"This thesis provides an insight into the design and development of a highly effective, low-cost motion tracking system comprised of off-the-shelf (OTS) hardware for virtual reality applications. Present-day motion tracking systems usually have a high cost associated with them. A capable yet affordable OTS motion tracking system is a key enabler to make motion controlled virtual reality an accessible and ubiquitous technology.
The motion tracking system developed in this study is used in conjunction with virtual reality software towards simple and natural human-computer interface solutions. It is developed with the budget of $1,000 per system. The cost includes 2 cameras each fitted with an infrared band-pass filter and several rigid body targets used to track the objects. Active markers are used because of the low cost in developing the system. The developed software supports interfaces for various types of cameras giving the user the ability to choose the camera based on his budget. The system is developed to work on a low-end workstation with all the processing done at the software level. It is designed to work at 60 frames per second with latency less than 30 ms and the ability to track at least 5 objects with 6 degrees of freedom. For the Firefly MV cameras used in this study, the average accuracy of the system measured is 0.649mm.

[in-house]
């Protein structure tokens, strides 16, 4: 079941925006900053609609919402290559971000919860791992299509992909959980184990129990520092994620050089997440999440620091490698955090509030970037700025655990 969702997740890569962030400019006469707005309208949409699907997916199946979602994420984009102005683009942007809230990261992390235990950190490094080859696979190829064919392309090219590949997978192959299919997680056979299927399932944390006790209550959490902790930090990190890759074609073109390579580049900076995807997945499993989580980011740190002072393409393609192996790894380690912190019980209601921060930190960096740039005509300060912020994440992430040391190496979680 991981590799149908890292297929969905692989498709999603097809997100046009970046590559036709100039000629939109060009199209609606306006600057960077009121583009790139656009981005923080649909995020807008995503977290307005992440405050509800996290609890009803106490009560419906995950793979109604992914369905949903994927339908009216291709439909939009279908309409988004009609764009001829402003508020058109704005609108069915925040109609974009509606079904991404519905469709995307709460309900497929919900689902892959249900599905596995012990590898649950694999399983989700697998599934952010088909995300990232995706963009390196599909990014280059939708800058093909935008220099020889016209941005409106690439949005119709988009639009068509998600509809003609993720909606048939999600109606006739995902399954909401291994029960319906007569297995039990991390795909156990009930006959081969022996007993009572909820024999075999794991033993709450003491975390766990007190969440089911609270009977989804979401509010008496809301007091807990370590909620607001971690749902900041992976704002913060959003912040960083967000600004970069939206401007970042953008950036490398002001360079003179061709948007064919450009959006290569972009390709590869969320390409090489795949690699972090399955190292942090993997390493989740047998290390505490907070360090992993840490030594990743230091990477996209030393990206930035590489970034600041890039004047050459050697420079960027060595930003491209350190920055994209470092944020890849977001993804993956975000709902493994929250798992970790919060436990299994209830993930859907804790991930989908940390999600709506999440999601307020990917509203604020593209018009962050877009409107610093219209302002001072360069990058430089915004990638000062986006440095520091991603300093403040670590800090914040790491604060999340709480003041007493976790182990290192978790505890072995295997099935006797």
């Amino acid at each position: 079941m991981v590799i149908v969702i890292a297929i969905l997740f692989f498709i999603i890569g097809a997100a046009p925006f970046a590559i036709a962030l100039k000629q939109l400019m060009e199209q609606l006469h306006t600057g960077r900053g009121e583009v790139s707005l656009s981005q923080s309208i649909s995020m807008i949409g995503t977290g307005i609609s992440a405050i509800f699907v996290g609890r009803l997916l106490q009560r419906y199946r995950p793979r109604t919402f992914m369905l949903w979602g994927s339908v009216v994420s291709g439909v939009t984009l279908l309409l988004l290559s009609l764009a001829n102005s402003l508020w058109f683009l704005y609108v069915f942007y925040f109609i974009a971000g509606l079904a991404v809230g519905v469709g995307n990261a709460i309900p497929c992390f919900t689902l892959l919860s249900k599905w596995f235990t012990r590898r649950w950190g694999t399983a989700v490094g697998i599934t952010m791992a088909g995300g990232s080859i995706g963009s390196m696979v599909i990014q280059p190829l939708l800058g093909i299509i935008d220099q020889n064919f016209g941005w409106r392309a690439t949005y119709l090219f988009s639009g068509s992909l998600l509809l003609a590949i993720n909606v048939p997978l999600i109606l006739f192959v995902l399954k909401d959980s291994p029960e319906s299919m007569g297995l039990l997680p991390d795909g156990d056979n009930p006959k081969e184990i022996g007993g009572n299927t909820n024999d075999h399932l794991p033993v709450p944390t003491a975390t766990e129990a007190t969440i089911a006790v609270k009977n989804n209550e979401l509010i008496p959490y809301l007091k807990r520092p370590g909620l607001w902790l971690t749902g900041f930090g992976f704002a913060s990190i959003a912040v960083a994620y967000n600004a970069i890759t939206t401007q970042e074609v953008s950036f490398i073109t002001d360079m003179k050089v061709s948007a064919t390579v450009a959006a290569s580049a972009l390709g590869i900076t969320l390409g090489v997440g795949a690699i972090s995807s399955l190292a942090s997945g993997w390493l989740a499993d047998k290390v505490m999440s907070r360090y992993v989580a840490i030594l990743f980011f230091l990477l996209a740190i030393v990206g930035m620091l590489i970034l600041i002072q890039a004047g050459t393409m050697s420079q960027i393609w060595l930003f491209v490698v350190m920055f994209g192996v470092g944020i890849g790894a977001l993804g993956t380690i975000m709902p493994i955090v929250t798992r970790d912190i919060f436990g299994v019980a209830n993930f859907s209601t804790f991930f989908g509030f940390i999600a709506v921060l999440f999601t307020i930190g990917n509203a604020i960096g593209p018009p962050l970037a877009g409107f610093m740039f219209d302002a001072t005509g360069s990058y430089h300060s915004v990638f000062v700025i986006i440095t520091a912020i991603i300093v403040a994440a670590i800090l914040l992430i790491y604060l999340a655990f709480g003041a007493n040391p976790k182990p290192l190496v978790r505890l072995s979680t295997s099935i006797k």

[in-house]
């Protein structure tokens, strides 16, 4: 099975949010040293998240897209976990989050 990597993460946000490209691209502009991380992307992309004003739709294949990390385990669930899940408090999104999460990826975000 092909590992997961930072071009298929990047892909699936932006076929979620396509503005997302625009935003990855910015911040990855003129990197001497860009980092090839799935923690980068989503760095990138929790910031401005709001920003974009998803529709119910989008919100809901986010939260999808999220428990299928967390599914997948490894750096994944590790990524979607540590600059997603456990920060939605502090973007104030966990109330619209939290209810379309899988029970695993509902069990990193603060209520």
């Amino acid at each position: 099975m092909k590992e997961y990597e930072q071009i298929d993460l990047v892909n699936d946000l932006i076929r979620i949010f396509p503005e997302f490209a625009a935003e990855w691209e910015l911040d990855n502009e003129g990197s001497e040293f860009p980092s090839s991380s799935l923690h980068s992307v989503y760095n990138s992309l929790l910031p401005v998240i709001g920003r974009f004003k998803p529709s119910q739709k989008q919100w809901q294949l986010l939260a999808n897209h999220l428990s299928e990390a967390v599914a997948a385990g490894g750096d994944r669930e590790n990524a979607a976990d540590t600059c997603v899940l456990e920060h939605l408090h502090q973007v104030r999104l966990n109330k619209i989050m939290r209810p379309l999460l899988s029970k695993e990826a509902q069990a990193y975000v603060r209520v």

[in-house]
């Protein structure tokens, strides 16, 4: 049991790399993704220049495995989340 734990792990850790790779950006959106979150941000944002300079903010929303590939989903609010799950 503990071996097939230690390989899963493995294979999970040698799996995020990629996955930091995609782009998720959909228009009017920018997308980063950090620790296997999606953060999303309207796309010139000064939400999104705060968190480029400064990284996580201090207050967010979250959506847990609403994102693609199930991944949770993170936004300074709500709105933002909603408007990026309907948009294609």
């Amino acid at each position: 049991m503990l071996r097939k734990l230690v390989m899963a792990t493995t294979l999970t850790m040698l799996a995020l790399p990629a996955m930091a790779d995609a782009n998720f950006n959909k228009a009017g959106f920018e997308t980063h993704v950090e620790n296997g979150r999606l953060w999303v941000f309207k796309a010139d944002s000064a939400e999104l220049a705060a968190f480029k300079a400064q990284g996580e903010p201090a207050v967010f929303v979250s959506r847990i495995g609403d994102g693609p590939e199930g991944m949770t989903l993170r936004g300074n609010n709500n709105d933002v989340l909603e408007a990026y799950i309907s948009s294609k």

The developed system is interoperable with various simulation toolkits including WorldViz Vizard toolkit and Siemens NX CAD package. Various simulation samples have been created to demonstrate the functionalities of the system with multiple objects in motion"--Abstract, page iii.
Liu, Xiaoqing Frank
Leu, M. C. (Ming-Chuan)
Cheng, Maggie Xiaoyan
M.S. in Computer Science
Rockwell Collins (Firm)
Missouri University of Science and Technology
ix, 71 pages
© 2011 Abhinav Chadda, All rights reserved.
Thesis - Open Access
Motion -- Computer programs
Cameras -- Technological innovations
Print OCLC #
Electronic OCLC #
Chadda, Abhinav, "A low-cost motion tracking system for virtual reality applications" (2011). Masters Theses. 4474.